Teachers and students use technology in new and ever-changing ways every day. We all receive and communicate information online, and as a result need to acquire a growing set of new skills: everything from how to purchase and read an article online; work collaboratively on a Google Doc; share a YouTube video or write a successful LinkedIn profile.
What is exactly the definition of Digital Literacy? The American Library Association's digital-literacy task force offers this definition: "the ability to use information and communication technologies to find, evaluate, create, and communicate information, requiring both cognitive and technical skills."
The term is in fact so wide that some experts prefer to stay away from it, and choose to focus instead on specific skills that exist in the intersection of technology, the internet, and literacy.
Aspects such as finding valuable material online, being a critical consumer of internet and social media information, creating online content and networking on social sites - all fall under the umbrella of digital literacy and 21st century skills, but each deserves its own attention.
Let's discuss, for example, online content creation.
Digital content creation includes writing a text in digital formats such as email, blogs, Tweets and other social networks texts, as well as creating other forms of media, such as photos, videos and audio podcasts.
An article titled “What Is Digital Literacy?” published last year in Education Week, the newspaper covering K–12 education, quotes Renee Hobbs, a professor of communication studies at the University of Rhode Island. Ms. Hobbs defines digital authorship as "a form of social power."
Creating digital content is a "creative and collaborative process that involves experimentation and risk-taking," she said. There's more risk-taking (in digital authorship) than in print writing because digital writing is so often meant to be shared.
That makes digital writing a potentially powerful lever for social good, allowing students to "actively participate in civic society and contribute to a vibrant, informed, and engaged community," as the American Library Association noted in the article.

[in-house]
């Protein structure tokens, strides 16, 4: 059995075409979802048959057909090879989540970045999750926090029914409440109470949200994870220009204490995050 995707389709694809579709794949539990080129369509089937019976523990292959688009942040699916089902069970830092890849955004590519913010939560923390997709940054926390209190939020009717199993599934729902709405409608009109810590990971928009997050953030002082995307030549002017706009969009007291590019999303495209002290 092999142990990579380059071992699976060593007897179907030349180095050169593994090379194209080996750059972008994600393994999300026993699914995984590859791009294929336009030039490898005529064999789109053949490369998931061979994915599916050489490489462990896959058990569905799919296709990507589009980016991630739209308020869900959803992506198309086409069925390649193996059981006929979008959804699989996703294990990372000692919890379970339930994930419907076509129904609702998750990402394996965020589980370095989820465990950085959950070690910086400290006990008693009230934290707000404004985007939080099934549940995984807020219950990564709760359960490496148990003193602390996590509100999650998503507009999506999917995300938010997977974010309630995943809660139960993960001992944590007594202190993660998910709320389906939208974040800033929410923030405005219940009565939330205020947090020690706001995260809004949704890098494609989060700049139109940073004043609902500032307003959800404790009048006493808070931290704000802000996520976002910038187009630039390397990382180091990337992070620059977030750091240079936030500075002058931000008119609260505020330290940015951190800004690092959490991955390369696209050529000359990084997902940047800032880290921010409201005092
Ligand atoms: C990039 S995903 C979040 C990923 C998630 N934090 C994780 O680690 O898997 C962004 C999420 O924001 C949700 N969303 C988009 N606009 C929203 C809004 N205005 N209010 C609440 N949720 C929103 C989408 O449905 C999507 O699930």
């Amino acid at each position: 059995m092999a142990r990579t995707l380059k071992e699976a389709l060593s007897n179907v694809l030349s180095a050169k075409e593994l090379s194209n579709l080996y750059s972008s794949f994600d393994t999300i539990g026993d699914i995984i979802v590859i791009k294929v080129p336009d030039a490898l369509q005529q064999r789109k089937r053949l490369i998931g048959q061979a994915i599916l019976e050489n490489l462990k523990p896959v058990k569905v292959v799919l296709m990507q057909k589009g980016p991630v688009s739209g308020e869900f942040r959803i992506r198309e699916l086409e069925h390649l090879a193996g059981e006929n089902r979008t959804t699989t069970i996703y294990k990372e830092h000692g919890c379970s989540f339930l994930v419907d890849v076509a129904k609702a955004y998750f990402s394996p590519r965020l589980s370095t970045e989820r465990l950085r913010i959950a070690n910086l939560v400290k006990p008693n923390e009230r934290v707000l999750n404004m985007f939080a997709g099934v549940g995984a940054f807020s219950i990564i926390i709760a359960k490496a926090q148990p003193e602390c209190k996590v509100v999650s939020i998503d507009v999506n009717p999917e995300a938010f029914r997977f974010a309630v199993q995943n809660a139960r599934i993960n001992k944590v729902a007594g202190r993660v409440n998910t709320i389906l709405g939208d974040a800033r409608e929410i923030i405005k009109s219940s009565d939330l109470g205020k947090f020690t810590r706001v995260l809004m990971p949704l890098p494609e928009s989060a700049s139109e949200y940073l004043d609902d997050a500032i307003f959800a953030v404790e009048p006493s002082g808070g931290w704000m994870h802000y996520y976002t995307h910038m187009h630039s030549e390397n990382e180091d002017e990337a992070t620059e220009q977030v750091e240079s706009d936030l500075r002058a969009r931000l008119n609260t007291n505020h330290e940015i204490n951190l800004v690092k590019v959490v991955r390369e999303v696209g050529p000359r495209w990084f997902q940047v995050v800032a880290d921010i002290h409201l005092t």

It also makes digital writing a potentially dangerous tool—decisions about when and what to share online can have repercussions for a student's safety, privacy, and reputation.
"We need to help kids see they can use digital tools to create things and put things out into the world, but there's responsibility that comes with that," said Lisa Maucione, who is a reading specialist for the Dartmouth public schools in Massachusetts.
Online literacy is one of the most important 21st century skills students need to be taught at high school. When students are coached the importance of expressing themselves safely and proactively online, they get the tools for creating a space for themselves, as well as creating opportunities that can transcend differences of economic, social, or racial backgrounds. In that sense, the internet is a great equalizer.
We at Social Assurity focus our expertise on the practical aspects of social and online literacy, and 21st century life skills: our social media coaching train students how to express oneself well online, while keeping goals such as college admissions and finding work in mind.
We teach students and teachers the importance of creating a presence on social networks, the benefits of creating online student portfolios, how social recruiting works, and how to use LinkedIn and network on it, as well as on Twitter.
We teach the 'why' and the 'how' and we get quite deeply into how to make it all a rich, rewarding experience.
Read more on the subject: Social Media Training Required: Are Schools Listening?